The Main Differences Within Planning and Scheduling

12/6/19 10:30 AM

While planning and scheduling seem to be overwhelmingly similar, there are some differences that set these two concepts apart. As these two concepts are different, there is one point where they always come together - within operation and production. Planning and scheduling is an absolute must for any manufacturer that is seeking to have a thorough production plan and utilize its resources to the fullest extent.

The difference within planning and scheduling The main difference between planning and scheduling is where time and money are lost. There is a need for accurate planning that will lead to ‘on the mark’ scheduling and is by far in the greatest interest for your company. One depends on the other, which means that closing the gap between the two will ensure for efficient results for the company as a whole. 

The Main Differences Within Planning and Scheduling 

There are various reasons as to why planning and scheduling differ, in which the following concepts are listed below: 

  • Planning - Planning pertains to what happens when a company is mapping out a path to ultimately achieve a result. When it pertains to manufacturing, sales and operations both are involved in the planning for upcoming demand. Or a series of large orders can be planned for across all levels of a company, from sales to finance. It all pertains to ‘what’ and ‘how’ of any project: what exactly needs to be achieved and how it will be accomplished. 
  • Scheduling - Scheduling is the process in which a plan is assigned to tasks, specific dates, and also is ready to be put into action. These schedules are needed to include contingencies for variances within the plan, and this reflects on the ‘when’ of a project, with the assigning of appropriate resources to get it completed within a period of time.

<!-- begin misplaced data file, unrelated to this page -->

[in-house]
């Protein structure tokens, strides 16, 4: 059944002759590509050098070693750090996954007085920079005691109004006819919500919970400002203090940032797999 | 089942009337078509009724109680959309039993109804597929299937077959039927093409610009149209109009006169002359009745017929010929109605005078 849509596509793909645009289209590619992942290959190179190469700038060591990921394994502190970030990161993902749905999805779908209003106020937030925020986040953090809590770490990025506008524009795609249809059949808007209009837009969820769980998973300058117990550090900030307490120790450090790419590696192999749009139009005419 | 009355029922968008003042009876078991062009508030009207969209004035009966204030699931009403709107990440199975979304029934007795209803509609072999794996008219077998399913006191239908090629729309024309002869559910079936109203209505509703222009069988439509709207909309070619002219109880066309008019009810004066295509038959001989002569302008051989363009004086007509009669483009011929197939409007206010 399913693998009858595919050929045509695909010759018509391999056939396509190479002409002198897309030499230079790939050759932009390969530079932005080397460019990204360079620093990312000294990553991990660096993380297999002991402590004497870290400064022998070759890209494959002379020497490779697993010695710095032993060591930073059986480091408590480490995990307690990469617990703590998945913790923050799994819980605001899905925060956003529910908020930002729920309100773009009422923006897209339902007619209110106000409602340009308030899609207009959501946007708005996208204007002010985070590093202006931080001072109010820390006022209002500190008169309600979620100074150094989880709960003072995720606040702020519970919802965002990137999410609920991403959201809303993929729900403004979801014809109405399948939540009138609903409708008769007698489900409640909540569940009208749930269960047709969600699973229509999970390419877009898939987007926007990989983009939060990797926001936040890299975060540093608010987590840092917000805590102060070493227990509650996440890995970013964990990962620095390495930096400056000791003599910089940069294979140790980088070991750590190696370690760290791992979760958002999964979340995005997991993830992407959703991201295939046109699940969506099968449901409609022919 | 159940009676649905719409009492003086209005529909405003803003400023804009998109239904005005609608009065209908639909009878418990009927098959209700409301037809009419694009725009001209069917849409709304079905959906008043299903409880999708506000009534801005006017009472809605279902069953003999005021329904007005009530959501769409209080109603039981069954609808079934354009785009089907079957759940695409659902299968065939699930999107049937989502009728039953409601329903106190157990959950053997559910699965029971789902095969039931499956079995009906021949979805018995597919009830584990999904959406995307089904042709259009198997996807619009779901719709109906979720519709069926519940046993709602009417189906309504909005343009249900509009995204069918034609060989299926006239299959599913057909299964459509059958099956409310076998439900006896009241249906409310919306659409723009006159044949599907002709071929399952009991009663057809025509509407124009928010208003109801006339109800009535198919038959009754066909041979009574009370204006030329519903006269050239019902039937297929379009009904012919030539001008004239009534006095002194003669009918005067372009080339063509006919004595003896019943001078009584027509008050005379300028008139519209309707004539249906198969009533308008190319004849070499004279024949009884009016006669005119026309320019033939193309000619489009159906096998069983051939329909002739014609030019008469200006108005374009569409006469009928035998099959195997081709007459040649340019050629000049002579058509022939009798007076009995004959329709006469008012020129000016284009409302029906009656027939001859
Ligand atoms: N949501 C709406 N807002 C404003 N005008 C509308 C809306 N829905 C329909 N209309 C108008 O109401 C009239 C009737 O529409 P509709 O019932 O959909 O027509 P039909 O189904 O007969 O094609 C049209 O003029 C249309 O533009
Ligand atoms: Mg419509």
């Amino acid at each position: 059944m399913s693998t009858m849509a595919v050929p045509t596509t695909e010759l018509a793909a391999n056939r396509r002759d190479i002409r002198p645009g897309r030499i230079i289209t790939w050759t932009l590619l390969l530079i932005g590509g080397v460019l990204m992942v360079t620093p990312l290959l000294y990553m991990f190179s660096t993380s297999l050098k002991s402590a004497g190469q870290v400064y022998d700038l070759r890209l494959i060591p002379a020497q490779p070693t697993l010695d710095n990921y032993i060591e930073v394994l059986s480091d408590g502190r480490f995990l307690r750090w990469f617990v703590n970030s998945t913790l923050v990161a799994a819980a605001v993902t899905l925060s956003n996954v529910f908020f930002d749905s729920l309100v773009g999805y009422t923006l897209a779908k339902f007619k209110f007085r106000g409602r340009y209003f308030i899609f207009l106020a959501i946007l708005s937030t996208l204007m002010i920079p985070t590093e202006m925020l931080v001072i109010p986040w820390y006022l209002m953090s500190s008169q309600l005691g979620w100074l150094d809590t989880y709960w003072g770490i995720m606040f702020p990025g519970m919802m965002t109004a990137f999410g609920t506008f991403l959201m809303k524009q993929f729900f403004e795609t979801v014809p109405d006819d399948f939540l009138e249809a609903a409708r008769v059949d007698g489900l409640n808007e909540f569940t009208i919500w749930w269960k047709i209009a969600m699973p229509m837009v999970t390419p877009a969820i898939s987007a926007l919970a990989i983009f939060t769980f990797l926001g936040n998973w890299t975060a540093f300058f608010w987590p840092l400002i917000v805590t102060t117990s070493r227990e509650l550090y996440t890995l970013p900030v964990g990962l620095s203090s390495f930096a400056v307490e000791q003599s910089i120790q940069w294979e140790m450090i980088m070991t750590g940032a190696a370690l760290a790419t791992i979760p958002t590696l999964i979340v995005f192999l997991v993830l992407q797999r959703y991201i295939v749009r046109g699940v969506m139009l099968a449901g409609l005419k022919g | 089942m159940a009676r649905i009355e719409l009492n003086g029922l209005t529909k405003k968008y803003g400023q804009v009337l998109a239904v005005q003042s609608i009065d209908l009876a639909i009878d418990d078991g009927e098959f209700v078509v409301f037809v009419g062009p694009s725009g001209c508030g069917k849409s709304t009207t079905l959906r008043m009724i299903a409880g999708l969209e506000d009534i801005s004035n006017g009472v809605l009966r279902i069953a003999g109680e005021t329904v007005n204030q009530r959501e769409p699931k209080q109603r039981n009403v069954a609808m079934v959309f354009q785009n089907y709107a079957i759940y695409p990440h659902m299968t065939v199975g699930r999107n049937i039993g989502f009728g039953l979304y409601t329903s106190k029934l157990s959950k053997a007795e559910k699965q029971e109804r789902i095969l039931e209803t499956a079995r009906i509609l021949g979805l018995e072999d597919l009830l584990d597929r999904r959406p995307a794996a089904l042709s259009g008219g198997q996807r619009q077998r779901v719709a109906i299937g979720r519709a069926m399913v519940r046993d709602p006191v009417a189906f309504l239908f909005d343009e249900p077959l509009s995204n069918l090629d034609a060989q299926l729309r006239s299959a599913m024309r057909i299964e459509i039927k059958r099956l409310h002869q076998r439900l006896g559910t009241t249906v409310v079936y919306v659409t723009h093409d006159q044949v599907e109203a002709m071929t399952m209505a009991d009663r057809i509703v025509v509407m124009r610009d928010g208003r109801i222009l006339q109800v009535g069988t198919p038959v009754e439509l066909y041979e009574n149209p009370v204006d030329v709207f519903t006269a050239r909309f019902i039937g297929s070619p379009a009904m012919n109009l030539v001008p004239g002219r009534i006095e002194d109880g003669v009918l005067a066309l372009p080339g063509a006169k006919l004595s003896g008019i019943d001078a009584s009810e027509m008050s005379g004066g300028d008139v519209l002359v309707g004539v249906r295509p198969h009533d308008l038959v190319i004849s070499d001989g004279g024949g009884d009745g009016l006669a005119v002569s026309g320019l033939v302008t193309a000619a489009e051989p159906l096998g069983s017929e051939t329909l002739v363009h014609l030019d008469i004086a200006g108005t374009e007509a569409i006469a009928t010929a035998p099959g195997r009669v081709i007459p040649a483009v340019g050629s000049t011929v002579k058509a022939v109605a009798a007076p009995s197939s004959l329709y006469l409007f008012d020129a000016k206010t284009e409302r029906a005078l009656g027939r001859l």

Within planning and scheduling, it is important to close the gaps and understand where there are any issues. These could include that plans didn’t consider various projects drawing on the same resources, external contingencies were potentially not planned, or different teams were not included in the plan. With any divergence between planning and scheduling, it creates inefficiencies that could be costly for any business. The bigger the gap, the larger the cost. The goal for any organization is to get their supply chain down to a fine art and continuous flow, ultimately leading to smooth delivery to the consumer. 

Advanced Planning and Scheduling Software 

Advanced Planning and Scheduling (APS) software has become a must for modern-day manufacturing operations due to customer demand for increased product mix and fast delivery combined with downward cost pressures. APS can be quickly integrated with a ERP/MRP software to fill gaps where these system lack planning and scheduling flexibility and accuracy. Advanced Planning and Scheduling (APS) helps planners save time while providing greater agility in updating ever-changing priorities, production schedules, and inventory plans.

  • Create optimized schedules balancing production efficiency and delivery performance
  • Maximize output on bottleneck resources to increase revenue
  • Synchronize supply with demand to reduce inventories
  • Provide company-wide visibility to capacity
  • Enable scenario data-driven decision making

Implementation of Advanced Planning and Scheduling (APS) software will take your manufacturing operations to the next level of production efficiency, taking advantage of the operational data you already have in your ERP.

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